A Wellington psychiatrist has promoted anti-vax views in various videos online and is still at work, five months after his first video was released.
The president of a Lower Hutt mental health support service said the Hutt Valley District Health Board (DHB) employee has to go.
In the videos, consulting psychiatrist Dr. Emanuel Garcia said he was “deeply concerned” about the launch of the Pfizer vaccine.
“I will be very clear and direct about this, I will not take these vaccines for many good reasons. As a doctor, as a psychiatrist, as a citizen, I will not take this vaccine.”
It works with a particularly vulnerable population.
Investigate published in the New Zealand Medical Journal in July, it said that people with mental health problems could be up to twice as likely to die from Covid-19, and people with psychosis and schizophrenia specifically were up to four times more likely.
In a statement, Hutt Valley Mental Health and Addiction Executive Director Karla Bergquist said DHB does not support promoting anti-vaccination messages.
“The comments made by Dr. Garcia do not reflect the views of DHB and were expressly made in a personal capacity.
“All employees are required to act impartially in the context of their employment and to ensure that their personal beliefs do not affect their work.”
But Lower Hutt Mental Health Advocacy and Support Service President Cecilia Henderson told RNZ: “Frankly, I don’t think you should be at your job.
“You need to have faith in your psychiatrist and say ‘yes, you can do this.’
She has lived with a mental illness for decades and was eager to get her doses from Pfizer, but the support of medical experts and peers helped her get vaccinated.
“There was a feeling of nervousness, but once I found out that my friend had it, I was able to get it. She takes the same medication as me, so I thought, ‘Well, if she can do it, I can do it.'”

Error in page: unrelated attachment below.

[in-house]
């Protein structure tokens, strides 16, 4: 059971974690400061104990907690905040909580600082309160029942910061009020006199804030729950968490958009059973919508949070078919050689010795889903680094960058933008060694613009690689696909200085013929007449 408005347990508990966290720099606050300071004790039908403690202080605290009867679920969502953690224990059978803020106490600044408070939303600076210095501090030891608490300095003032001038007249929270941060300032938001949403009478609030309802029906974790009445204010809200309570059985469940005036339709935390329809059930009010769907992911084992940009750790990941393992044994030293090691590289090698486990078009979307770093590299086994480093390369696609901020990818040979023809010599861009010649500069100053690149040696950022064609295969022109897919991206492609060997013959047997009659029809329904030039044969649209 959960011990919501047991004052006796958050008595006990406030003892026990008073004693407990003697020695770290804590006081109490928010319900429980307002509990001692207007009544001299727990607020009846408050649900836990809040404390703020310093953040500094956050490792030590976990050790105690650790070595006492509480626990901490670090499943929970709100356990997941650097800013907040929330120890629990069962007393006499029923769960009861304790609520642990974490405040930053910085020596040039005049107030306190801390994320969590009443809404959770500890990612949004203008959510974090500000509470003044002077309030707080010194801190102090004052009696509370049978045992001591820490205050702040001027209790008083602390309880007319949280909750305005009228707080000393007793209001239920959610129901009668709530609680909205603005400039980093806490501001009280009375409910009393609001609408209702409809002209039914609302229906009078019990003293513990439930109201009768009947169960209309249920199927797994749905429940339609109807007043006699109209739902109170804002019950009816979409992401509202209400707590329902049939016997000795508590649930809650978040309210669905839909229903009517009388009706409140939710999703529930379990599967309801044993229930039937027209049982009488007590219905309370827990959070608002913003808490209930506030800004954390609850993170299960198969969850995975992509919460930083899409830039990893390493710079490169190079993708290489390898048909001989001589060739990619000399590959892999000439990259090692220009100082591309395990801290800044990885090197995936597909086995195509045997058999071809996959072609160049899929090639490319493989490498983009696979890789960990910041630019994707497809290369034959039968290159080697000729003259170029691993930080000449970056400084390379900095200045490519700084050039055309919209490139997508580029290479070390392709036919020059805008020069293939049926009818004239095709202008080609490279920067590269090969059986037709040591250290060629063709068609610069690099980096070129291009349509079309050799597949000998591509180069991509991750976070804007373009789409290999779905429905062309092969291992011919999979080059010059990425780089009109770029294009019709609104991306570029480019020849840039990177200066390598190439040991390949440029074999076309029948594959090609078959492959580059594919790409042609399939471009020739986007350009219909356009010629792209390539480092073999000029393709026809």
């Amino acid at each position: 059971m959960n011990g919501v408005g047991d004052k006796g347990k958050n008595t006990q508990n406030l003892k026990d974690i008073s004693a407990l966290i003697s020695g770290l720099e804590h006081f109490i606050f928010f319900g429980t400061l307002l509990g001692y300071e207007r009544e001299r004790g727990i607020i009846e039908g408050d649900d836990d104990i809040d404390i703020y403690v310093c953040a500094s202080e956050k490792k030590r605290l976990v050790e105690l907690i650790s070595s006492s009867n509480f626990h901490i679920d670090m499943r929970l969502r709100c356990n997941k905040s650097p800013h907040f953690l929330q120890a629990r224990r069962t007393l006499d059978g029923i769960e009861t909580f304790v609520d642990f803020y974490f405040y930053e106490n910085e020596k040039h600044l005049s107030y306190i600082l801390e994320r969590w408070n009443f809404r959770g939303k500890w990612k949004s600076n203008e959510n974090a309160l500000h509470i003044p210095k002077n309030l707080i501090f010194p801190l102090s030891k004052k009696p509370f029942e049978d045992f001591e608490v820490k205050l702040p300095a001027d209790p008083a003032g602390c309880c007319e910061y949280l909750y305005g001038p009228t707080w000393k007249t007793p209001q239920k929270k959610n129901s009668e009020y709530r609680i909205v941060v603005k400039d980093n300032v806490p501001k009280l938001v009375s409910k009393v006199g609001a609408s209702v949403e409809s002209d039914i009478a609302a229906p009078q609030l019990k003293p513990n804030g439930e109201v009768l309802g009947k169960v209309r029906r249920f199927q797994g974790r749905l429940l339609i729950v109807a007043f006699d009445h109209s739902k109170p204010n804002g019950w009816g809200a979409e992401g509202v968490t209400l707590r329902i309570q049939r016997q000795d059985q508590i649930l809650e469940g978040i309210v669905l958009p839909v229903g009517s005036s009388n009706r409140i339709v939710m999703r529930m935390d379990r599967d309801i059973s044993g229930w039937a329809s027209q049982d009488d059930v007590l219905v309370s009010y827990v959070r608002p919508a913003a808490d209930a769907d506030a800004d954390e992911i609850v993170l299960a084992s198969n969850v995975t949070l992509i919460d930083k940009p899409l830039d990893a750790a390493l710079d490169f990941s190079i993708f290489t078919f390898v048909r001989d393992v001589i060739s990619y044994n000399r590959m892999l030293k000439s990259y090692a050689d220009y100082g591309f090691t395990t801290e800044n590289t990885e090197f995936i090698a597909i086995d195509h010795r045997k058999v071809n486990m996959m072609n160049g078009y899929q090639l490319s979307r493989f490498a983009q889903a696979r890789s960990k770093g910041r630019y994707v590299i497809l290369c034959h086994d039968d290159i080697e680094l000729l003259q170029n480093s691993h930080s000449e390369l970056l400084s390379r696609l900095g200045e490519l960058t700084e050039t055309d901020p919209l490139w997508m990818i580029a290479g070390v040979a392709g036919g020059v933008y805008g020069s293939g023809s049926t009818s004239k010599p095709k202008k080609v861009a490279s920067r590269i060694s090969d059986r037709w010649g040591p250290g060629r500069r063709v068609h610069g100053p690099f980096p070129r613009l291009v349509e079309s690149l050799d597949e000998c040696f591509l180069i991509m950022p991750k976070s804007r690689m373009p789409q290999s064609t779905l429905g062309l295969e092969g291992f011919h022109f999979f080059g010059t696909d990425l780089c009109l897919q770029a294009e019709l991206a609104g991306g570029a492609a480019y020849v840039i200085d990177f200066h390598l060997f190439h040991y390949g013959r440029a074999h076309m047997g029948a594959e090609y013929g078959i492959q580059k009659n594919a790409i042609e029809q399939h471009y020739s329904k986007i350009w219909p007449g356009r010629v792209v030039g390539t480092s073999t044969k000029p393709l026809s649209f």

General Practitioners New Zealand President Dr. Jeff Lowe wrote to all primary health organizations in the country this week, asking them to report on anti-vax health physicians to the Medical Council.
He said that people with mental health problems were particularly susceptible to misinformation about vaccines.
“If people deviate beyond the evidence base, and we have good evidence of what is happening in New Zealand and abroad, then one could be seriously compromising our duty of care that we owe to all of our patients. Someone who acts out of that, I think you really have to question it. “
The Medical Council has received at least 23 complaints about anti-Covid-19 vaccine doctors, and the Health and Disability Commissioner has received 35 complaints about 11 health providers who disseminate anti-Covid-19 vaccine information, eight of whom are doctors. .
Dr. Garcia declined to comment to RNZ about his remarks, or what the newly announced vaccination mandate meant to him.
On Monday, Covid-19 Response Minister Chris Hipkins announced that the cabinet has moved to order the vaccination of high-risk workers in the health and disability sector by the earlier date of December 1, 2021.
Those high-risk workers include general practitioners, pharmacists, community health nurses, midwives, paramedics, and all health workers at sites where vulnerable patients are treated.
The Royal College of Psychiatrists of Australia and New Zealand was not available to comment on Dr Garcia’s views.